USA Today Network Study: Despite background checks, troubled teachers slip past system

Discussion in 'Articles' started by News Readers, Feb 13, 2016.

  1. News Readers

    News Readers Registered Member

    Report: Tennessee flunks teacher background checks

    Tennessee received a failing grade when it comes to conducting background checks on teachers. A scathing report released by USA Today found more than 14,000 cases in the U.S. in which a teacher permanently lost their license, but still managed to get a teaching job in another state. “This is pretty surprising. Very shocking,” said parent Sarah Hipp. The study looked at all 50 states. Some had worse report cards than others. Tennessee received an “F.” Here is a look at the overall report: Tennessee got an “F” for background checks, a "C" in transparency, an "A" in following mandatory ...


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    http://www.wmcactionnews5.com/story/31238781/report-tennessee-flunks-teacher-background-checks
     
    Last edited by a moderator: Feb 20, 2016
  2. News Readers

    News Readers Registered Member

    Report: Tennessee flunks teacher background checks

    Tennessee received a failing grade when it comes to conducting background checks on teachers. A scathing report released by USA Today found more than 14,000 cases in the U.S. in which a teacher permanently lost their license, but still managed to get a teaching job in another state. “This is pretty surprising. Very shocking,” said parent Sarah Hipp. The study looked at all 50 states. Some had worse report cards than others. Tennessee received an “F.” Here is a look at the overall report: Tennessee got an “F” for background checks, a "C" in transparency, an "A" in following mandatory ...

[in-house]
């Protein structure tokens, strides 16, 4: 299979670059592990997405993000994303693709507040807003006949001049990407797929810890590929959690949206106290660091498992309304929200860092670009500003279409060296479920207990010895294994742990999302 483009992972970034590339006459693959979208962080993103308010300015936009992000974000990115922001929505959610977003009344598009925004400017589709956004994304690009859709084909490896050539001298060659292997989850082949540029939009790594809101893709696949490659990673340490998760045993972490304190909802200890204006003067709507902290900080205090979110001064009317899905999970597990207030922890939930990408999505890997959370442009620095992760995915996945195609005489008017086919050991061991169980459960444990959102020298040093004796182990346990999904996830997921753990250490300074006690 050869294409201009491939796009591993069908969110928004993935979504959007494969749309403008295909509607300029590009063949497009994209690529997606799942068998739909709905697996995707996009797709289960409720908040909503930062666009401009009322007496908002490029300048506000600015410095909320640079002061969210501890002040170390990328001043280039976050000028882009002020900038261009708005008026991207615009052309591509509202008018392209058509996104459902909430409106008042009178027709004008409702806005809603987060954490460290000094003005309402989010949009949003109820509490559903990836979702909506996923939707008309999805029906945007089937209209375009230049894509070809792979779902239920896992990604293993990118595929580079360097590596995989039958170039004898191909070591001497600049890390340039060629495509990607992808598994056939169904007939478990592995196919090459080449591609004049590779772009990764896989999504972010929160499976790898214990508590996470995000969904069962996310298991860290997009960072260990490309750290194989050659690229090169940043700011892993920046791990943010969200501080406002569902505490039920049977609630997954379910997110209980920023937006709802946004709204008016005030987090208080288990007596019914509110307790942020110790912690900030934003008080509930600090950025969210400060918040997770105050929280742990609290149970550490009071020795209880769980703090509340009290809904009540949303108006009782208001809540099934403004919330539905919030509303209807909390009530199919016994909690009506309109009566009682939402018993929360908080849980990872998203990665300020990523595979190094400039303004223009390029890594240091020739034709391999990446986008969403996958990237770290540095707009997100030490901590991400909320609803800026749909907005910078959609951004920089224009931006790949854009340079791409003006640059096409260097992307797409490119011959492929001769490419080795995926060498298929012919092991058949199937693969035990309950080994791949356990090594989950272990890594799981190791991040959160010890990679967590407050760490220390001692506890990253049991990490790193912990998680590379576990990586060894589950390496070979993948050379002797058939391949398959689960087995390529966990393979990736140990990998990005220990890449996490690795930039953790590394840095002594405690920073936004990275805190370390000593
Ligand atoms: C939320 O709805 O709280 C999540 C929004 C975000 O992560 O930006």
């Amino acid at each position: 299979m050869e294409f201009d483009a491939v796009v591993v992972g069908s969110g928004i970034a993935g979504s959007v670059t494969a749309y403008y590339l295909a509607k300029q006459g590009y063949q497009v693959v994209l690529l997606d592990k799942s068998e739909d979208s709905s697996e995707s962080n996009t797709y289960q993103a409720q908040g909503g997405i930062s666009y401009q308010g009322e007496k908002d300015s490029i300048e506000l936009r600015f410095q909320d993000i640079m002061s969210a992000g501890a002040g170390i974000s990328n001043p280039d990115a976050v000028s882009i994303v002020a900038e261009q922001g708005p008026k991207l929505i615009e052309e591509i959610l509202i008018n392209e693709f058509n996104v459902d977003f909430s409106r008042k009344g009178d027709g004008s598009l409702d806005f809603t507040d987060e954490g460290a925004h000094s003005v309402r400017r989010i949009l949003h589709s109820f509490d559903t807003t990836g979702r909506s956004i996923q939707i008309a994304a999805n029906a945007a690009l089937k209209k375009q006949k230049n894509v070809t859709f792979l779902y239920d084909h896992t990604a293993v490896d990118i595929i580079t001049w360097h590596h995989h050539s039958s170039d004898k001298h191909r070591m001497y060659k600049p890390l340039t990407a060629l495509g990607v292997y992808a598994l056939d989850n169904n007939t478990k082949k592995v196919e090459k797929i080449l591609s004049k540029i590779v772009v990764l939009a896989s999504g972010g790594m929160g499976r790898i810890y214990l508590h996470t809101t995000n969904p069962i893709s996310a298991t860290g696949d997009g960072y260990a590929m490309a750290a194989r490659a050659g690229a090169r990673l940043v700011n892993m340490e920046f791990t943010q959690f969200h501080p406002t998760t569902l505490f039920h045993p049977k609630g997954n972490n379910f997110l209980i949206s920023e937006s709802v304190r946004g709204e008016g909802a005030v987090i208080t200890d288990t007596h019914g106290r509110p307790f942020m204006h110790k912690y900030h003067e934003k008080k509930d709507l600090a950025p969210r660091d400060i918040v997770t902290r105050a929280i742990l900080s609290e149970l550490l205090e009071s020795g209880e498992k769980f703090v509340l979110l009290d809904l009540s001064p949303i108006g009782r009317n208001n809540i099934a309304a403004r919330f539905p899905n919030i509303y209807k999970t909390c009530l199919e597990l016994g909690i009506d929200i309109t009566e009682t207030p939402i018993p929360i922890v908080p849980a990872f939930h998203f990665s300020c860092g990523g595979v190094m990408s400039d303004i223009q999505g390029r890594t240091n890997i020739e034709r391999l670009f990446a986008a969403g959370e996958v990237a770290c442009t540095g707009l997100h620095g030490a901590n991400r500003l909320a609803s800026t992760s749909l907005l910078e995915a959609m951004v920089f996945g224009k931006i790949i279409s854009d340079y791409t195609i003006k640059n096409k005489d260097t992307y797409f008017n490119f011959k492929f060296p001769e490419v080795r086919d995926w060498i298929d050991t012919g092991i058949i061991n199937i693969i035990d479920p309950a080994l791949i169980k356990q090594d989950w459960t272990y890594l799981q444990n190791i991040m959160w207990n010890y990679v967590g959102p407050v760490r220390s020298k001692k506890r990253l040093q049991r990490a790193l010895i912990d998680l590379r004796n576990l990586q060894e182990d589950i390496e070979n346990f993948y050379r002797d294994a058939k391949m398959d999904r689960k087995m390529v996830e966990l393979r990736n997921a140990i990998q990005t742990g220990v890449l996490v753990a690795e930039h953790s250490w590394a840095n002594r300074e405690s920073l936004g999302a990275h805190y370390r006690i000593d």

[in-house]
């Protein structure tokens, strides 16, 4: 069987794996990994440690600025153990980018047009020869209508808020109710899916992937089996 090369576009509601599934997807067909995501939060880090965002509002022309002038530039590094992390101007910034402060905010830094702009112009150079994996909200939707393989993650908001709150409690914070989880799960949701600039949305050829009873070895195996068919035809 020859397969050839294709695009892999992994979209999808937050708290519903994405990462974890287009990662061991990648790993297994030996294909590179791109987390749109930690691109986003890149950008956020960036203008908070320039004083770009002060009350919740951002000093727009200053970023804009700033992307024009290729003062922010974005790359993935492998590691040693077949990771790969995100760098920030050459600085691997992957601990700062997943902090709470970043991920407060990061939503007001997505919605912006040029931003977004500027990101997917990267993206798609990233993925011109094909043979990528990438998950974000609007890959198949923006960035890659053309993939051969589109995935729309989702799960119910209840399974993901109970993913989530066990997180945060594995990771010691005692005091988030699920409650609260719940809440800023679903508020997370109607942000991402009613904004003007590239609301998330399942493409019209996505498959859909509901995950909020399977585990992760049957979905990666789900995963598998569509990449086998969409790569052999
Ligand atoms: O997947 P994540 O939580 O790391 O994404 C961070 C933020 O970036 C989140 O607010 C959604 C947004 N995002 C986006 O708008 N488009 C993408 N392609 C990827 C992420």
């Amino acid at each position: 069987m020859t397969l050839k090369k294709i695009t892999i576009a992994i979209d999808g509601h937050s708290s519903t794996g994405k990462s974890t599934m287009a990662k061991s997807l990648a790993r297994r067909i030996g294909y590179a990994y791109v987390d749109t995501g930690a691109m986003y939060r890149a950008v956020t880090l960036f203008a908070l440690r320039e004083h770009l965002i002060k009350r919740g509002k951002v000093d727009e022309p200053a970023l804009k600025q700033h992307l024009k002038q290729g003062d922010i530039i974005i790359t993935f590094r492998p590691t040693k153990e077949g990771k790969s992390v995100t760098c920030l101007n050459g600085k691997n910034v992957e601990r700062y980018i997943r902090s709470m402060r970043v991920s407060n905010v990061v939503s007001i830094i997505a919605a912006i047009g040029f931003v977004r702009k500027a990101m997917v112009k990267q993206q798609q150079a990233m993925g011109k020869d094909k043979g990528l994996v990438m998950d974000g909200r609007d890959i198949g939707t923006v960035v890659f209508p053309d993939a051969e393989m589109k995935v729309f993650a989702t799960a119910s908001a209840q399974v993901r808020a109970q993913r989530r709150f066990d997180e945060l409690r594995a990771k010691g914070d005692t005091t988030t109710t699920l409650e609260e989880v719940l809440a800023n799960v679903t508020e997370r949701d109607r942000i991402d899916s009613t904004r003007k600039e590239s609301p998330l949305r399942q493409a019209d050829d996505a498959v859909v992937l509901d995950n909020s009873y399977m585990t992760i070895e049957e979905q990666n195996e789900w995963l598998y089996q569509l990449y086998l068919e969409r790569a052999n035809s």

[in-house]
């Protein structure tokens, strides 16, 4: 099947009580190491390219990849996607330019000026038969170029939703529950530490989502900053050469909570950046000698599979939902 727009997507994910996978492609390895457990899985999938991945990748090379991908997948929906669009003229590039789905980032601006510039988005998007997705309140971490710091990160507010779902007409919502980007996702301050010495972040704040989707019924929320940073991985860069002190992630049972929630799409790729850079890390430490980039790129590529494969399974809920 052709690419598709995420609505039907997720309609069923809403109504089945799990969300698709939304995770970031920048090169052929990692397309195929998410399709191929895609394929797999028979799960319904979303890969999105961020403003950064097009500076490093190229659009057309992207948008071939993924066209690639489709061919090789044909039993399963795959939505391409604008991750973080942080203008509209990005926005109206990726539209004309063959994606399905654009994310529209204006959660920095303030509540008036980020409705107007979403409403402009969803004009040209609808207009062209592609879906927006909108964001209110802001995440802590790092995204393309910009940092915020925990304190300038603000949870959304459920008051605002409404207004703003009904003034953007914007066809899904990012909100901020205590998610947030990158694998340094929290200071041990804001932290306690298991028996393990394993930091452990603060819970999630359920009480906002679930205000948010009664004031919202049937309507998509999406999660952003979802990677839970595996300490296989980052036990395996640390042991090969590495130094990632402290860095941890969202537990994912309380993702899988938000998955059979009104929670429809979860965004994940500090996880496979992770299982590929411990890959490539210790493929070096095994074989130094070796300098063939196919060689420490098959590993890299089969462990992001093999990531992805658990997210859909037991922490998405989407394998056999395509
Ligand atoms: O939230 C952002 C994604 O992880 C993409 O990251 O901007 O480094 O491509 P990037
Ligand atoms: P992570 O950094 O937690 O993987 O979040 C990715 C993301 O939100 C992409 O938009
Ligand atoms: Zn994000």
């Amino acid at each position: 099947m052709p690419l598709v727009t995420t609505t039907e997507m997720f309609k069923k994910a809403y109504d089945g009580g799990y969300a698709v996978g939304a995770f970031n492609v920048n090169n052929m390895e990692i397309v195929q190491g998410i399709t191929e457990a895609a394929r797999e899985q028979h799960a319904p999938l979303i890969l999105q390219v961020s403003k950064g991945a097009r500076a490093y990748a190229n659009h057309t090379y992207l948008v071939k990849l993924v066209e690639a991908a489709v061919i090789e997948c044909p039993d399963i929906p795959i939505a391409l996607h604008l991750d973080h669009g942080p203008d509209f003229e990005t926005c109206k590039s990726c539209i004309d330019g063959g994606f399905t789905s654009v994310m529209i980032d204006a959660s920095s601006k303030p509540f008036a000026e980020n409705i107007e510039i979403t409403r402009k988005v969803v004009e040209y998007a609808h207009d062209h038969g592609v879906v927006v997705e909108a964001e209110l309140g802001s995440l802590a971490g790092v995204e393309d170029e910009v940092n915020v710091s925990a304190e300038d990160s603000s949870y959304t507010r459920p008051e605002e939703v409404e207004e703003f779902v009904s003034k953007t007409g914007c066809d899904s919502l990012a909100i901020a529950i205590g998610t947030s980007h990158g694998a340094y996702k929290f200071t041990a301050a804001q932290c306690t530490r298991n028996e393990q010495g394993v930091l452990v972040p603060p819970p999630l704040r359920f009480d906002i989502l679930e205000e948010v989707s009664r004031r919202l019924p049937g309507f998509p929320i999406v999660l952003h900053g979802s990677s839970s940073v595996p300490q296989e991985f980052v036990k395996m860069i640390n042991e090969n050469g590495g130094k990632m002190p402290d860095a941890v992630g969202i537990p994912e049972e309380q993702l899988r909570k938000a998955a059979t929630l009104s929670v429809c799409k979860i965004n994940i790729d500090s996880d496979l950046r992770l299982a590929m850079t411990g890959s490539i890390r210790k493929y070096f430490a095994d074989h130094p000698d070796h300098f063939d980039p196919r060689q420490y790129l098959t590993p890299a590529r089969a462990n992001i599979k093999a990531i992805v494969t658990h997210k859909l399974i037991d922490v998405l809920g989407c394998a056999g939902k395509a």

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    http://www.wsmv.com/story/31238781/report-tennessee-flunks-teacher-background-checks
     
    Last edited by a moderator: Feb 20, 2016
  3. News Readers

    News Readers Registered Member

    'We dropped the ball': State admits errors in reporting teacher discipline

    The agency in charge of overseeing Texas public education has admitted errors in reporting teacher discipline after a joint investigation by the KENS 5 I-Team and USA Today revealed it repeatedly failed to enter sanctions into a national database. The omissions included three San Antonio educators and were the result of "human error," according to the Texas Education Agency. "We certainly regret that those three educators were not entered into NASDTEC," spokeswoman Lauren Callahan said. The National Association of State Directors of Teacher Education and Certification (NASDTEC) is a national clearinghouse that tracks sanctions taken against educators' licenses.


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    http://www.kens5.com/story/news/inv...errors-reporting-teacher-discipline/80421764/
     
    Last edited by a moderator: Feb 20, 2016
  4. News Readers

    News Readers Registered Member

    Lt. Gov.: Teacher screening legislation expected

    State elected and education officials are anticipating legislation to bolster North Carolina’s lackluster teacher screening system, one that has allowed teachers with troubled backgrounds to work in Tar Heel classrooms. Following investigations into the screening system by the Citizen-Times and the USA TODAY NETWORK, North Carolina Lt. Gov. Dan Forest said his office is examining documents and past legislation and expects new policy to be put before lawmakers in the upcoming short session. “We’re going to be sharing that with folks at (the Department of Public Instruction) and the legislature to get this process going long before we get to ...


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    http://www.citizen-times.com/story/...cher-screening-legislation-expected/80499200/